Background: The aim of this study is to measure the quality of information about ‘flatfoot’ and ‘pes planus’ presented online on the social media site YouTube and to determine the trends of viewers to medical information on YouTube.
Methods: ‘flatfoot and pes planus’ was typed into the YouTube search module. From the search results, videos with 50000 views or more, longer than 45 seconds, containing information about flatfoot and pes planus disease were selected. DISCERN, JAMA scoring, daily average views, number of likes, number of comments were collected from 53 videos that met the criteria. The profession of the sharer was evaluated in terms of the information quality of the sharing and the orientation of the audience.
Results: The mean number of views per day of the examined videos was 2047. Mean video presentation time was 8 minutes 50 seconds. The mean JAMA score was 2/4 and the mean DISCERN score was 38.16/75. According to the DISCERN score according to the professions, the video quality was moderate in doctors (41.44±12.99), moderate in physiotherapists (41.91±9.04), poor in coaches (32.78±7.87), poor in patients (34.50±5.32) and weak in others (34.89±14.00). According to the Spearman correlation between DISCERN score and mean daily viewing significant relationships were found in the doctors group p:0.0102 and the others group p:0.0033, however, no significant relationships were observed in the physiotherapists group p:0.1073, the flatfoot patients group p:0.5363 and the coaches group p:0.9111. There were significant relationships between like and comment counts in all groups (doctors p:0.0088, coaches p:0.0069, physiotherapists p:0.0007, others p:0.0018, patients p:0.0066).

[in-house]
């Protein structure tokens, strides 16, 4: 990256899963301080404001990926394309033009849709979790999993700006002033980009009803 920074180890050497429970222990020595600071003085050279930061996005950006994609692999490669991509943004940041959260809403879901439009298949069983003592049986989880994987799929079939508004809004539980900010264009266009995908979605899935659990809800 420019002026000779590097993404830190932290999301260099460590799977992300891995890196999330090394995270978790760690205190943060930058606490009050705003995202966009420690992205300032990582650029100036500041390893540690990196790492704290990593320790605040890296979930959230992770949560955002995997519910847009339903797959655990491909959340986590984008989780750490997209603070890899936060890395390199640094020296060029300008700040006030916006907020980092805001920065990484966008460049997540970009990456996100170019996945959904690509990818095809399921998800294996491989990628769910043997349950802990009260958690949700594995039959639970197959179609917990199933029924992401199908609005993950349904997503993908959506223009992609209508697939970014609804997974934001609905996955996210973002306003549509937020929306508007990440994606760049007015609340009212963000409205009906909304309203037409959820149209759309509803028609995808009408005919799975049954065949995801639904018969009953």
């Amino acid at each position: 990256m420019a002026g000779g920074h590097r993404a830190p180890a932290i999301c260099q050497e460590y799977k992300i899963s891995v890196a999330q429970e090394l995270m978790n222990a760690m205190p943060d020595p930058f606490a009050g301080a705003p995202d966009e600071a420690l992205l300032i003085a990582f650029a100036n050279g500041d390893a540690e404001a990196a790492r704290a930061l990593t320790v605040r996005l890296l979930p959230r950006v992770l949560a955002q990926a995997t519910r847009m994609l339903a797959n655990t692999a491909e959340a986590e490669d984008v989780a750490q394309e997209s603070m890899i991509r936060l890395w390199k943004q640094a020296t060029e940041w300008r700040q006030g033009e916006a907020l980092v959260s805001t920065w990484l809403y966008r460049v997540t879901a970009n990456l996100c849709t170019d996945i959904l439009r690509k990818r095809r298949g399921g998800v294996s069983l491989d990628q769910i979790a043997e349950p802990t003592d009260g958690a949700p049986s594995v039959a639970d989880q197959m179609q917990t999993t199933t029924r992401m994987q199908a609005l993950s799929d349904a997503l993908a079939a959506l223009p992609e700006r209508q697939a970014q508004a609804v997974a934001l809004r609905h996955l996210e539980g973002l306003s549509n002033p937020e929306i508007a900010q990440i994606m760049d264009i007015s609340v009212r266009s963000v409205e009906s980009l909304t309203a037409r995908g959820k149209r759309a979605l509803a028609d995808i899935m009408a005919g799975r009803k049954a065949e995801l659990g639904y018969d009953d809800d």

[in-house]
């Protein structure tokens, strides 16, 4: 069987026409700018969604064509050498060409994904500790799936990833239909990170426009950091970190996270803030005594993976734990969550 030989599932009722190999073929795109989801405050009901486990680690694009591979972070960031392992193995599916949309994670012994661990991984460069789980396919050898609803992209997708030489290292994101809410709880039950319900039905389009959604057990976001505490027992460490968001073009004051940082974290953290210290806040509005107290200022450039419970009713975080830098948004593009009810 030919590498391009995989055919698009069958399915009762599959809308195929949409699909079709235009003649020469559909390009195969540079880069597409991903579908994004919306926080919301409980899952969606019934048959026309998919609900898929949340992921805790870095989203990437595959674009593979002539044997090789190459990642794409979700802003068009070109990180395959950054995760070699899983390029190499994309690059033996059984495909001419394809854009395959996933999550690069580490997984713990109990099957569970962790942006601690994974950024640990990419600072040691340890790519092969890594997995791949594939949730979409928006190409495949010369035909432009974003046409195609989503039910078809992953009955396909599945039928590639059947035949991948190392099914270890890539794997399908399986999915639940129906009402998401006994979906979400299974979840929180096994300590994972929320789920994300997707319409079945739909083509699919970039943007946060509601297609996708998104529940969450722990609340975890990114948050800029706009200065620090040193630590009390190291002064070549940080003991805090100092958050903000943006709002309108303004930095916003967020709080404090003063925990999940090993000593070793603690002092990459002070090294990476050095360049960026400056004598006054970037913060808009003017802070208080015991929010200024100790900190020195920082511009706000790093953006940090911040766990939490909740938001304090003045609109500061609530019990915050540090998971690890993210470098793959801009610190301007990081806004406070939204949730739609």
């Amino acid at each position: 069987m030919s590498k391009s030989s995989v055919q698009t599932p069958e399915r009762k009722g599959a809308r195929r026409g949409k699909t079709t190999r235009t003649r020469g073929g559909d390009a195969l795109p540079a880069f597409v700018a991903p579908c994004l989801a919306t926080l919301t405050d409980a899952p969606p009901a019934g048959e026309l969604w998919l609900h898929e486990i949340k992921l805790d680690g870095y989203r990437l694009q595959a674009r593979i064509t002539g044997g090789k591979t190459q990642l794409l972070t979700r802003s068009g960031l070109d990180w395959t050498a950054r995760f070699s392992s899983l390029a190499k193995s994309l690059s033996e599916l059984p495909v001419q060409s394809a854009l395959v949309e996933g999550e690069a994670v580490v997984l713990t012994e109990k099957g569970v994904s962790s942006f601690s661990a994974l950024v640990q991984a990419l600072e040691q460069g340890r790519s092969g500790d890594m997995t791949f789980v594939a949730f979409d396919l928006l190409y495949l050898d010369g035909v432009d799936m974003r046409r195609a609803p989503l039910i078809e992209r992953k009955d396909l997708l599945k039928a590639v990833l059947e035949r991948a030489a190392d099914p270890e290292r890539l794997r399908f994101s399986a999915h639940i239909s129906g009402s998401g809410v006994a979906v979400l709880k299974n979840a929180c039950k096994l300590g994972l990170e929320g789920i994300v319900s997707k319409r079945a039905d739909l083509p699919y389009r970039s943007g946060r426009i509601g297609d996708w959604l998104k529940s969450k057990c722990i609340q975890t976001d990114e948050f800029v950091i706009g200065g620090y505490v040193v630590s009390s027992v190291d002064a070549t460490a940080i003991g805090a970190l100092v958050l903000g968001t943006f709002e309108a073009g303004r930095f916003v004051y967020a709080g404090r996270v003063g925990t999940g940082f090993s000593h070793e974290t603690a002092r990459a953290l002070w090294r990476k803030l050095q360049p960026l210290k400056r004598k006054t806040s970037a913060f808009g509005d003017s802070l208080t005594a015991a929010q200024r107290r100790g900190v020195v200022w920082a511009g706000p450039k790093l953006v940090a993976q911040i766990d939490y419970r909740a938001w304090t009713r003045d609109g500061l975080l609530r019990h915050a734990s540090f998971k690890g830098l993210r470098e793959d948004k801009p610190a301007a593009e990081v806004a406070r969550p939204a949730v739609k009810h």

Conclusions: Looking at previous studies, it was observed that the quality of online health information was historically inadequate. Likewise, in our study on YouTube, we found that the quality of flatfoot and pes planus information was poor to moderate.
Background: This study aimed to compare two-point discrimination in feet with ankle sprains and feet without ankle problems, and to determine whether there was a change in the two-point discrimination values in ankle sprains.
Methods: A total of 108 people were included in the study. These subjects were aged between 18 and 40 years and visited the Medical Faculty of Yozgat Bozok University for various reasons in July and September of 2022. These people were divided into two groups: subjects with an ankle sprain and subjects with no ankle problems. Two-point discrimination values measured in mm were recorded for both groups using a caliper (esthesiometer) used in six regions of 216 feet. The two-point discrimination threshold values of the feet were compared statistically according to feet with ankle sprains and feet without ankle problems, as well as in right and left feet.
Results: The study determined that the two-point discrimination threshold values measured at the 1st toe tip, heel, 3rd plantar metatarsal head, medial malleolus, and lateral malleolus in subjects with an ankle sprain was higher than in subjects with no ankle problems. When comparing both feet of the subjects with an ankle sprain, the two-point discrimination threshold value in the heel of the foot with an ankle sprain was higher than in the heel of the foot without ankle problems.
Conclusions: The two-point discrimination threshold value was higher in subjects with an ankle sprain than in subjects with no ankle problems. The data suggest that the two-point discrimination threshold may be higher in people with an ankle sprain. Further studies are needed to better understand the two-point discrimination threshold in ankle sprains.